For my cousin, Charlotte

So it begins
when the brightest star
you’ve seen in the sky
flickers like the ember
of a cigarette
hanging loosely
from a pair of forlorn lips.

Brighter with each breath
until all that remains
are gray ashes scattered
all over the street.

A life can be expressed
in these same terms.

And just like some cigarettes
burn faster than others –

maybe you’re in the mood
to enjoy a smoke
after a luxurious meal
or you’ve only got five minutes
to spare before your
smoke break ends –

a life, a human life,
can span the length
of ten decades, or
in rarer cases,
the saddest cases,
a life, a human life
can last little more than two.

In these instances,
reflecting on the life
in question can be
a painful task,
particularly if the one
leading the life
you’ve taken up the task
of reflecting upon
was somebody close to you.

Ask anyone – it’s just not an easy thing to do.

And I’ve been avoiding it
for a while now because,
let’s face it,
I don’t deal well with despair.

It isn’t for lack of caring.
I’m mostly just scared,
but of what?

The difficulty it seems,
like being 3,000 miles from home
with no money or job prospects,
and wondering
just where the hell you’re going
to go from there.

And yet that frightens me less
than acknowledging this new,
horrible fact of my life.

I was riding the blue line
to Midtown
when I got the phone call,
my mother informing me
of the news.

Gravity reacted in a serious way,
and I sank deep in my seat,
stupefied, struggling
to figure out
the shuddering, viscous amalgam
of emotion boggling my chest.

Most people
would have asked “Why?”
But honestly though,
I know exactly why.

Anyone who has ever arrived
at the crest of desperation
knows why.

See, there are plenty
of those who would say
that life is a gift
or a marvelous opportunity,
the opportunity to breathe
and experience
all that the world has to offer.

But there are those of us,
for whom life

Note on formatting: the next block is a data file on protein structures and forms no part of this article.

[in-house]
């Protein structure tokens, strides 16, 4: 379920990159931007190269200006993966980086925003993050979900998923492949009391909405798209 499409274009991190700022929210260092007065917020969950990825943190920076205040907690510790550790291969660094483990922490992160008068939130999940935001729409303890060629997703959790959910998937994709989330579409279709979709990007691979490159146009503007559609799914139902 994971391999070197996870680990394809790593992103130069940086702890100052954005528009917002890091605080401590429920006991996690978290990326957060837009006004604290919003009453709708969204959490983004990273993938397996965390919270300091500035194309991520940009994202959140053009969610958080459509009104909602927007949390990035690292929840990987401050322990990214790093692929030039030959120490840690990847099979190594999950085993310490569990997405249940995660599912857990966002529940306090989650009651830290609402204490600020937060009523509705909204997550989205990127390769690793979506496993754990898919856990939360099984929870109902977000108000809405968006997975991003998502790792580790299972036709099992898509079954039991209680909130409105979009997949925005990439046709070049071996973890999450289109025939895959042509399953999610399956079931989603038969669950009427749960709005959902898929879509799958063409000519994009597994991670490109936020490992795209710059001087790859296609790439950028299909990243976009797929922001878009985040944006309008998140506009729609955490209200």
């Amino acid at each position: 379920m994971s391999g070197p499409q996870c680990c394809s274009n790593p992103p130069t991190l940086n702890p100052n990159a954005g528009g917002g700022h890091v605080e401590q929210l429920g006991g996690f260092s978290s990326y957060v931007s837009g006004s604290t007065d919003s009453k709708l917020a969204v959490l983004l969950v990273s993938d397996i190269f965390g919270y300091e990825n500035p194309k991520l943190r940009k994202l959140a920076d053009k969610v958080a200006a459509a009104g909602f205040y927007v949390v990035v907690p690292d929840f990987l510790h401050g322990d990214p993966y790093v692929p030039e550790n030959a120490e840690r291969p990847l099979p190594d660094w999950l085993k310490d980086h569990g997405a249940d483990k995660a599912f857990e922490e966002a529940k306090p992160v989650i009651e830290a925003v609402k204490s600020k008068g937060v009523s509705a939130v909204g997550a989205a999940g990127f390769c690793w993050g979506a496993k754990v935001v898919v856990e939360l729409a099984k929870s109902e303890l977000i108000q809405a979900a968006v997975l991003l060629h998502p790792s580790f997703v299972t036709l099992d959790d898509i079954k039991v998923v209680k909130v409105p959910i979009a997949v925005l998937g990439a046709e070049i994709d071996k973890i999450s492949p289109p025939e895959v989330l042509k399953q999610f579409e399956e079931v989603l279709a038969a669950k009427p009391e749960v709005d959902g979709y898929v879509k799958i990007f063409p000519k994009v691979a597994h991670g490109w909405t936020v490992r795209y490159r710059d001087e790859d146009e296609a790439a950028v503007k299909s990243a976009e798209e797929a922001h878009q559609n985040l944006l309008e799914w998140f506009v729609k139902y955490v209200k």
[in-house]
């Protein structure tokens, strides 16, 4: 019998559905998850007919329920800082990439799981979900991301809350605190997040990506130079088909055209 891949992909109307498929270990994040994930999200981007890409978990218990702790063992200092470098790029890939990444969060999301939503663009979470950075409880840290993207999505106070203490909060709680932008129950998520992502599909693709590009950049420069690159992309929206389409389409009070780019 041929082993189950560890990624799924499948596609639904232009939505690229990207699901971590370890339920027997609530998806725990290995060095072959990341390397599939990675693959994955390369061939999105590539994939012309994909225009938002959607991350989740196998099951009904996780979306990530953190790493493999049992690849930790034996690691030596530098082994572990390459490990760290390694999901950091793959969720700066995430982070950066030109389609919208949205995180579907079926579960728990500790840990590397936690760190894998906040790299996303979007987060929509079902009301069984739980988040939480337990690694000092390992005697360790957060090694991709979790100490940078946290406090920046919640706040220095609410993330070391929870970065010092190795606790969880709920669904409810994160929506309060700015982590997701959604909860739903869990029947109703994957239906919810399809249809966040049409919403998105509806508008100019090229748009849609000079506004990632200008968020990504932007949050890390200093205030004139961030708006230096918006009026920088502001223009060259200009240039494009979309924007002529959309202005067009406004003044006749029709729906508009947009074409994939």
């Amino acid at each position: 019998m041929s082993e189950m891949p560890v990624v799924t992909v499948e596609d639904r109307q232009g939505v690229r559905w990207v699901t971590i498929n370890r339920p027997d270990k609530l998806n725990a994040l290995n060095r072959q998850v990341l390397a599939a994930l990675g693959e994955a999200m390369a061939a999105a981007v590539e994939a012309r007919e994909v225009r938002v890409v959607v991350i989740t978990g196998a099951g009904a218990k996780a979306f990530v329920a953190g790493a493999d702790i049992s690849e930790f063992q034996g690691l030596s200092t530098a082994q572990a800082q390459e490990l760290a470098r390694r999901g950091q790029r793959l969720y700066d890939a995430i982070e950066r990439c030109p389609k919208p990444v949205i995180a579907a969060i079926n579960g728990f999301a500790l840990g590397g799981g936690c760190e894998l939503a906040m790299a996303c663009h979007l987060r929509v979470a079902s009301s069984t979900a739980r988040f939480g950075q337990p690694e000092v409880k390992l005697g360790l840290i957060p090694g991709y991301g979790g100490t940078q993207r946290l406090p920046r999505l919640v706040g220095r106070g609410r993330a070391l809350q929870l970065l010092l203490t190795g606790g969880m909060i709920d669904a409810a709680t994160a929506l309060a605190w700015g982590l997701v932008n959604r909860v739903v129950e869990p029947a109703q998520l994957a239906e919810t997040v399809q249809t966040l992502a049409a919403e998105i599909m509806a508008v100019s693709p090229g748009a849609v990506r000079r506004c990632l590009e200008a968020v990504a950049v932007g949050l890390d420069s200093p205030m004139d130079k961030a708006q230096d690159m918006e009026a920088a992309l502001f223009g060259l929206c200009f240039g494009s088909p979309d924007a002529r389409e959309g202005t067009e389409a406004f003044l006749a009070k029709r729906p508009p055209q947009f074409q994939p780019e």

is a ferocious tempest,
and every day we strive
with everything we have
just to keep from drowning,
just to keep our heads
above the hateful waters
to which we’re abandoned.

But after striving so long,
there comes a peculiar calm,
a calm where everything
is permitted and nothing forbidden.

In the throes of such calm,
further striving
seems senseless,
and it makes just as much sense
to return the gift
that nobody really asks
to receive.

Believe me,
I’ve been there, I’ve lived it, I know –

It’s not a question of why,
but what could I have done?

That’s really what scares me,
knowing that I could
have done something,
but didn’t.

Christ, even someone
who’ll listen can be enough
to inspire a person
to keep fighting,
but my ears were always
gummed up with the strains
of my own aspirations,
ego, and dreams.

Now it’s just the pale strains
of a lament playing
over a super 8 reel of memories,
times when we were closer.

Happier times
before the world threw us
into that tempest
where we struggled so long,
where I could have
offered a hand,
where I never saw
that you had ceased to fight,
had laid on your back
and let the waves overtake you.

-r. miller


5 thoughts on “Waves

  1. Life can indeed be a cruel master, seemingly wanting to keep you downtrodden. It also does not help when we must pander to those high above, the almighty rulers or every element of society. Conquering them is a victory, but it loses meaning if we supplant them instead of changing the structure.

  2. It’s hard, losing someone like that, but, eventually, you’d come to realize, that IF you let the memories trap you, you will NEVER be able to move forward, and your lives are STUCK, and that, would be when you realize, that you need to START walking again, and, healing still takes a TON of time, and, there’s NO way of making this process go any faster, and I truly hope you feel better soon…

  3. Your poem struck a chord with me & it’s true, “…after striving so long, there comes a peculiar calm.” I just know my loved ones would want me to be happy – it helps.

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